The priestly ministry, to which these men and women, gathered about the altar, are to be ordained this morning is a particular articulation of Christ’s eternal priesthood and ministry of reconciliation which belongs to all who have been baptised into Christ. All of us, whatever our vocation, are called to be ministers of the Gospel, and ambassadors for Christ: that is agents of God’s all-embracing love and profligate compassion in an anxious and fear-filled world in which the dignity and well being of its people are sacrificed again and again to political and economic  expediencies.

“Enable with perpetual  light, the dullness of our blinded sight” we will sing in the ancient hymn to the Holy Spirit prior to the ordination prayer. Acuity and clearness of sight are gifts we will ask the Spirit to bestow upon our newly ordained priests and upon us as well, living as we do in a world which prefers unawareness and not seeing, lest the awful burden of knowing and therefore being obliged to speak or act overwhelms us.

Isaiah might have been overwhelmed, and Jesus as well, had not the Holy Spirit, who bore down upon them,  companioned and sustained them in all that was set before them. The challenges rooted in their sense of being called made more of them, and allowed them to be the persons God most deeply desired them to be, for Jesus being made more of involved treading the way of the cross, passing through the narrow door of death and entering into the forcefield of resurrection, and thereby becoming  the risen Christ.

In true Bishop’s address which immediately follows this sermon, the ordinands will be reminded that at the heart of the priesthood to which they are about to be ordained, is their willingness to be formed by the Word, that is the risen Christ, in order that they may, along with others, grow up into Christ’s likeness.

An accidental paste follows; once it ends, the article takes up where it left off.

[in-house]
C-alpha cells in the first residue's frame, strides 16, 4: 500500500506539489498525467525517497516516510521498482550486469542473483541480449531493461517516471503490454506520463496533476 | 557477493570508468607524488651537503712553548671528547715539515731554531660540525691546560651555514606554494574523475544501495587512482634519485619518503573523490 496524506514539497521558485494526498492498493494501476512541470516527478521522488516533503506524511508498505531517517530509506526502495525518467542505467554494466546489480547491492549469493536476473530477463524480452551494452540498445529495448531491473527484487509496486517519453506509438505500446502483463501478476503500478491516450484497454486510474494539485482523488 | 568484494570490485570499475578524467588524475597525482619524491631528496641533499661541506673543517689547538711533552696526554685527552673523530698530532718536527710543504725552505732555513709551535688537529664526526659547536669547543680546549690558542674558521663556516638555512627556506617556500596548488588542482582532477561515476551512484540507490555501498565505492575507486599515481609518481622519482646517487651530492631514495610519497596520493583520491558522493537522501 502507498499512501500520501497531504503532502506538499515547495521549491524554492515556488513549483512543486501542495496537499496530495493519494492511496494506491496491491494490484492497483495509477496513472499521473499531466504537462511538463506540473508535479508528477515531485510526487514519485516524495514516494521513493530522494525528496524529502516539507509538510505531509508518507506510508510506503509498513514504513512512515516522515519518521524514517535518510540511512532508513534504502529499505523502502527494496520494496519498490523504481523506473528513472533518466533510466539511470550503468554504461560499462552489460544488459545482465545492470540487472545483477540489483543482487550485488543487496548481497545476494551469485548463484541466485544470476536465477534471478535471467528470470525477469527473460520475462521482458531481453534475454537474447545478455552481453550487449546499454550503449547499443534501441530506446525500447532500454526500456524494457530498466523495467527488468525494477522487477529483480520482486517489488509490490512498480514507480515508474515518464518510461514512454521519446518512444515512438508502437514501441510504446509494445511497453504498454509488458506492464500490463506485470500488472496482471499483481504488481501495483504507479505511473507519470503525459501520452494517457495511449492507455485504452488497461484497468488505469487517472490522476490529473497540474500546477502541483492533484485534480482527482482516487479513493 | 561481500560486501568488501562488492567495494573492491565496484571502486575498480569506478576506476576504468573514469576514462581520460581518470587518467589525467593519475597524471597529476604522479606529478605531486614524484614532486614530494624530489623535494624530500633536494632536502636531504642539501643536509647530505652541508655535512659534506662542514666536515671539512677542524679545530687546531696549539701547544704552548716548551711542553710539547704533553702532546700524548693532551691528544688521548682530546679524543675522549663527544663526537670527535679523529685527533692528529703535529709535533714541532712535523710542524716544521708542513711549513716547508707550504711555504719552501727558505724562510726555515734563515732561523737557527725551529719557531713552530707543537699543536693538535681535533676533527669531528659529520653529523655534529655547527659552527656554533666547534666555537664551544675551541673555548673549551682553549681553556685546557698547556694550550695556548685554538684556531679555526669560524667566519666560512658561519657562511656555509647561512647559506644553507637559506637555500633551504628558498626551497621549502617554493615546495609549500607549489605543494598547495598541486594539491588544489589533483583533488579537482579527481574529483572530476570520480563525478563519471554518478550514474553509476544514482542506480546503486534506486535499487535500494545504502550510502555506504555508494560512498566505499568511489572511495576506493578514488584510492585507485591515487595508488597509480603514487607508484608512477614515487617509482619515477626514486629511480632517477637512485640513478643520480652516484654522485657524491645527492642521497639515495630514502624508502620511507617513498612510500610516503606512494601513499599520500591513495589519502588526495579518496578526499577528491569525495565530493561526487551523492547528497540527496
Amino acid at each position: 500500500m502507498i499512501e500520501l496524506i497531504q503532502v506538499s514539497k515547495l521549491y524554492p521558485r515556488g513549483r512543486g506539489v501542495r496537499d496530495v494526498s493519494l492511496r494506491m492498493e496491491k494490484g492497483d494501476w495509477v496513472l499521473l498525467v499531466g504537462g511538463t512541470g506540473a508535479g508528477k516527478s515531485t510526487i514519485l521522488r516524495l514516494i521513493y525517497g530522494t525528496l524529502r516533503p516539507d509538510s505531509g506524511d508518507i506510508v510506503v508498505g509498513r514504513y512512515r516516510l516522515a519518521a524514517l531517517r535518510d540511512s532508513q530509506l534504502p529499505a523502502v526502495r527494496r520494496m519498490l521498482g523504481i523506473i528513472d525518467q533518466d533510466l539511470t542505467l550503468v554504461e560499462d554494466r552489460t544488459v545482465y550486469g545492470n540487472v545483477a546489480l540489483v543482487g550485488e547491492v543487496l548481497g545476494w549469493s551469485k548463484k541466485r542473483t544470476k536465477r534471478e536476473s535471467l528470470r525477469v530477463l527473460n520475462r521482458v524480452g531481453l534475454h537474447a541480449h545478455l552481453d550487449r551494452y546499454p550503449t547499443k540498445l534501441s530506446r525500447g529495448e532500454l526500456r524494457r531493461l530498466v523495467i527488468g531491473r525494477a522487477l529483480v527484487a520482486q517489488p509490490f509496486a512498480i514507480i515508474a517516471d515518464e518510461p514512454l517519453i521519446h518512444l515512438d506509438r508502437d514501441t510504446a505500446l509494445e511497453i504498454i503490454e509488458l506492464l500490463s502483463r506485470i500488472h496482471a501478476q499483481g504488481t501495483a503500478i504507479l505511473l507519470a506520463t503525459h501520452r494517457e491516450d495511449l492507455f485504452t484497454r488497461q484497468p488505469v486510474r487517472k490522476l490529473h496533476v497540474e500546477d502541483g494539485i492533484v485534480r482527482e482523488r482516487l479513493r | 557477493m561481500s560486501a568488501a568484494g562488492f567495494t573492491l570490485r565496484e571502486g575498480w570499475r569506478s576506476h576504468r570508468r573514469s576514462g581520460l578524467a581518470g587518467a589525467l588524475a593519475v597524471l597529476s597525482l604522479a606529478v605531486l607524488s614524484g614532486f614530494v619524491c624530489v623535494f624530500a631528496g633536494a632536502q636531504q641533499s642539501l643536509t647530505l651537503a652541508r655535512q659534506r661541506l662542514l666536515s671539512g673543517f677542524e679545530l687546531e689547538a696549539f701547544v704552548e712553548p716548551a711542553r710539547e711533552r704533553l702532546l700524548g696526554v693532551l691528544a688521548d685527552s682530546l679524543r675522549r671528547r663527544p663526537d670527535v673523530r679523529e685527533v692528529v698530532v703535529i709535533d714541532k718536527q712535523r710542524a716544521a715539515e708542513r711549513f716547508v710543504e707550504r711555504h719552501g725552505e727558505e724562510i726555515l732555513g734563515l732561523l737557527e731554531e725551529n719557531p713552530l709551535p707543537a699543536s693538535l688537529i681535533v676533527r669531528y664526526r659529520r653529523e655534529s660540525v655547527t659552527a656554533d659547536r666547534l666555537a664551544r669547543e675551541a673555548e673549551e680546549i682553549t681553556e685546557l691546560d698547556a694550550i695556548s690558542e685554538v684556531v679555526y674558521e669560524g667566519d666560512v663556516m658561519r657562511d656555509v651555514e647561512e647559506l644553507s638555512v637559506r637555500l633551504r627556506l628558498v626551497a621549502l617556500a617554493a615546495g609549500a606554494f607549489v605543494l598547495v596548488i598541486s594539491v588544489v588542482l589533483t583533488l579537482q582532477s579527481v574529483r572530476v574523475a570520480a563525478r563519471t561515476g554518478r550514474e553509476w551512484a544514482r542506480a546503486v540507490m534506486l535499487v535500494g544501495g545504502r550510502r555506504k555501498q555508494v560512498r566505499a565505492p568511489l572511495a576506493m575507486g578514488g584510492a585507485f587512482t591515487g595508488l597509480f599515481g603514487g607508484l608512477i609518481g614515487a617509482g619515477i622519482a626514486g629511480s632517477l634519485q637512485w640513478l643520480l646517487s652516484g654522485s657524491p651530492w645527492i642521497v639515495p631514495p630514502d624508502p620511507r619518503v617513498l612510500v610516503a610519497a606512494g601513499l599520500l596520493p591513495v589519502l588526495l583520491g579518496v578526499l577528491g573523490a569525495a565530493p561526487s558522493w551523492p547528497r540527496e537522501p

The church may solemnly ordain and authorise its ministers but there is also an authority and authenticity which is the fruit of intimate and personal companionship with Christ. To be sure, such companionship is enabled by the Spirit, but it requires the willing collaboration and sustained availability of those who have been ordained otherwise they are in danger of becoming “technicians of the sacred” rather than ministers enlivened by the very gospel they proclaim in word and sacrament, or, echoing St Paul, lest having proclaimed to others, they find themselves disqualified.

In a collection entitled Fragments of a Diary, Alexander Yelchaninov, a Russian Orthodox Priest reflects upon his experience of priesthood. He writes: “Priesthood for me means the possibility of speaking in a full voice.” What I think he means by “speaking in a full voice”, is that priesthood is an integral part of who he is: it keeps making more of him. In no way does it eclipse or devalue other dimensions on his being or jeopardise the relationships which have shaped and sustained him, rather priesthood confirms and deepens all that he has been.

It is therefore my prayer for you, my brothers and sisters, who are about to be ordained that, in the days ahead you may indeed speak in a full voice, and that the particular articulation of Christ’s own priesthood to which you are being ordained will, well past your imagining or expectation, or even your perceived capabilities, keep making more of you. 

Amen.

 -- Bishop Frank T. Griswold is the 25th Presiding Bishop of the Episcopal Church.